More and more workers are being exposed to remote work following the COVID-19 pandemic.  While there are benefits to remote work, it can also lead to feelings of loneliness.  One proposed solution to this loneliness and isolation is coworking.  However, traditional coworking has problems of its own and often fails to reach its goals. 

Traditional coworking models tend to be expensive, costing between $200 and $700 per individual member.  They also often rely on risky real estate investment deals.  Considering the fact that only 46% of coworking spaces are profitable, these risky deals become even more concerning.

Another flaw in traditional coworking is in building connections.  Despite ostensibly being a method of promoting new friendships, traditional coworking places more emphasis on work than socializing.  This leads to a lack of community; in fact, 49% of coworking space renters do not feel a sense of community.  Additionally, in a survey of WeWork (a coworking provider) members, 69% of respondents said they did not have any friends at WeWork, other than immediate coworkers.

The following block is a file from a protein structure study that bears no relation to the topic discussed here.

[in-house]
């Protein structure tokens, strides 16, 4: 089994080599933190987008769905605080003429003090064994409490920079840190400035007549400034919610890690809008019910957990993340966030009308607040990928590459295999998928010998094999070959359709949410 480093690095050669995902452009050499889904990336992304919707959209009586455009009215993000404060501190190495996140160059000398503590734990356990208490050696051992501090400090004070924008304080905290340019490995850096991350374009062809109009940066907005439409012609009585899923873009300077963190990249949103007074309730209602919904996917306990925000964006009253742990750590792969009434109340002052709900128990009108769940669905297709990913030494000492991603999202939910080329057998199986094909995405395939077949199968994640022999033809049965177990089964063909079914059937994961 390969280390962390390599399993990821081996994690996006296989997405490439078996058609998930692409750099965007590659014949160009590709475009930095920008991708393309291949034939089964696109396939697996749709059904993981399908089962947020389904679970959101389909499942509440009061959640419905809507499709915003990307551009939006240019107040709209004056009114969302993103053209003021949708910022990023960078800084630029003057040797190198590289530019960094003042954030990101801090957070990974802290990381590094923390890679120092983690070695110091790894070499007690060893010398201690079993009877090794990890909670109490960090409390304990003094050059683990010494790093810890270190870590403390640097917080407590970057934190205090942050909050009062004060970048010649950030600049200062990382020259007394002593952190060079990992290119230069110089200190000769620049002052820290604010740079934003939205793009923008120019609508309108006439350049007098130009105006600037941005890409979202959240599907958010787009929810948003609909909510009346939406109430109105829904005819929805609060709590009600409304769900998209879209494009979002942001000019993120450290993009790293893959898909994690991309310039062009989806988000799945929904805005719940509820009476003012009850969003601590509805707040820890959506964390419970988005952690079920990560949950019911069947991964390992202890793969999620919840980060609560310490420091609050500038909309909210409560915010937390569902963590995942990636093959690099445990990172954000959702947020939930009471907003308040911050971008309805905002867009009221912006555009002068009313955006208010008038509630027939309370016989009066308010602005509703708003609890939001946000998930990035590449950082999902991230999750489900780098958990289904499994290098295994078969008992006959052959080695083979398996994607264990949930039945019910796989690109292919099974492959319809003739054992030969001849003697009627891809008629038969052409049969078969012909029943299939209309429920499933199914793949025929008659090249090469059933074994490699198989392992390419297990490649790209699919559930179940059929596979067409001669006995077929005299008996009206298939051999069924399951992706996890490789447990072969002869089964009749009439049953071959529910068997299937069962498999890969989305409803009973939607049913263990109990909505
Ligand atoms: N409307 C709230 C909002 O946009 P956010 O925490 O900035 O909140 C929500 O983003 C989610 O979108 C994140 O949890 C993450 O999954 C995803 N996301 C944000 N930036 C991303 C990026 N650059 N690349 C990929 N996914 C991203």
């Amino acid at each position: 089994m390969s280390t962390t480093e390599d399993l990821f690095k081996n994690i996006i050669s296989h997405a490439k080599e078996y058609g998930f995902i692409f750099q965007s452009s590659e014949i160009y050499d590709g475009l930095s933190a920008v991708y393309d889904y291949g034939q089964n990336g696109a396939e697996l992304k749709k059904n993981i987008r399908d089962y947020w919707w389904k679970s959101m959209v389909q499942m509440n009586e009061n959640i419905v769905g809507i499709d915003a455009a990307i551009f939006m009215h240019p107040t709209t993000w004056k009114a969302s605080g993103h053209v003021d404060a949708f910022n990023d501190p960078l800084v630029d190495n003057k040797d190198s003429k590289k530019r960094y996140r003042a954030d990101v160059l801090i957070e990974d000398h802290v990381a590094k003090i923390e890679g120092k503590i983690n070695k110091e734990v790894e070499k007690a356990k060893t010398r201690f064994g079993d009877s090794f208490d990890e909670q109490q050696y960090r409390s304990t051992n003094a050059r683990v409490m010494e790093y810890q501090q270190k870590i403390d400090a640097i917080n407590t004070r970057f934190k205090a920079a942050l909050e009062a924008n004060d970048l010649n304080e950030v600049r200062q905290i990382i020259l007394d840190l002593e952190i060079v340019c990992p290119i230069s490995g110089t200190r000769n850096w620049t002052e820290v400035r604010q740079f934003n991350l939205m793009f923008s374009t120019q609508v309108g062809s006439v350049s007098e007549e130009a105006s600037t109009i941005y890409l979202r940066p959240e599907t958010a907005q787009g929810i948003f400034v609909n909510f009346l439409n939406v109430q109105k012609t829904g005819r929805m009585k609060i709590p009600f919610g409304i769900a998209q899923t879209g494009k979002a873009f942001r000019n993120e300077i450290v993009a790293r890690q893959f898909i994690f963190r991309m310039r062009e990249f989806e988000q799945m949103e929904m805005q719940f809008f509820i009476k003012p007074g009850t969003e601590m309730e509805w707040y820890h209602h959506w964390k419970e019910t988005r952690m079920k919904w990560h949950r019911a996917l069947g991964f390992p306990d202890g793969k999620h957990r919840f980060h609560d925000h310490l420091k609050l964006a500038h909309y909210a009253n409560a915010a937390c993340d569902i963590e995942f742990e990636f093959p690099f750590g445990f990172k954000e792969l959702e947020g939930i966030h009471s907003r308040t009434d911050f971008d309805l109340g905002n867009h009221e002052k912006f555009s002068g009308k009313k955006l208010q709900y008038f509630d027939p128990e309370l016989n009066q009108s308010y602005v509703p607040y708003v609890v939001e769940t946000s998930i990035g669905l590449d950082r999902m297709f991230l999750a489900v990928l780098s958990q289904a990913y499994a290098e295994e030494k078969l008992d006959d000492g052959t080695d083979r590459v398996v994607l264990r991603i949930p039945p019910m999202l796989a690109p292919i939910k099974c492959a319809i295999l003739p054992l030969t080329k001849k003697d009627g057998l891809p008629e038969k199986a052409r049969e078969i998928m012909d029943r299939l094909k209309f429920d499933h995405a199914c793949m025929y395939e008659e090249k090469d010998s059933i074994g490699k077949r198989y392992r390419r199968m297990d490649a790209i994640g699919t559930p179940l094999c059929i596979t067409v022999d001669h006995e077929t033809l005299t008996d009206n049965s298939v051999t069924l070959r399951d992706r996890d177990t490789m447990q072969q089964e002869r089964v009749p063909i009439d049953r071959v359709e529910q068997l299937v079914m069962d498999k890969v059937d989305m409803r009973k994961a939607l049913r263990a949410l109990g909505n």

With these flaws in mind, it is no wonder that 58% of coworking space operators say that fluctuations in membership are a main challenge.  However, other models of coworking may be promising alternatives. 

For example, community coworking is much more affordable than traditional coworking and places a greater emphasis on social connection.  It works with community organizers to bring engaging activities to members as well as schedules happy hours and communal lunches to spark connection. 

Community coworking has the potential to address the problems of traditional coworking.  It is more community-oriented and has a sustainable business model, allowing it to run with less risk and lower costs.  As more workers engage in remote work, options like community coworking are becomeing more appealing.

​Coworking Spaces in NYC
Source: Tavern Community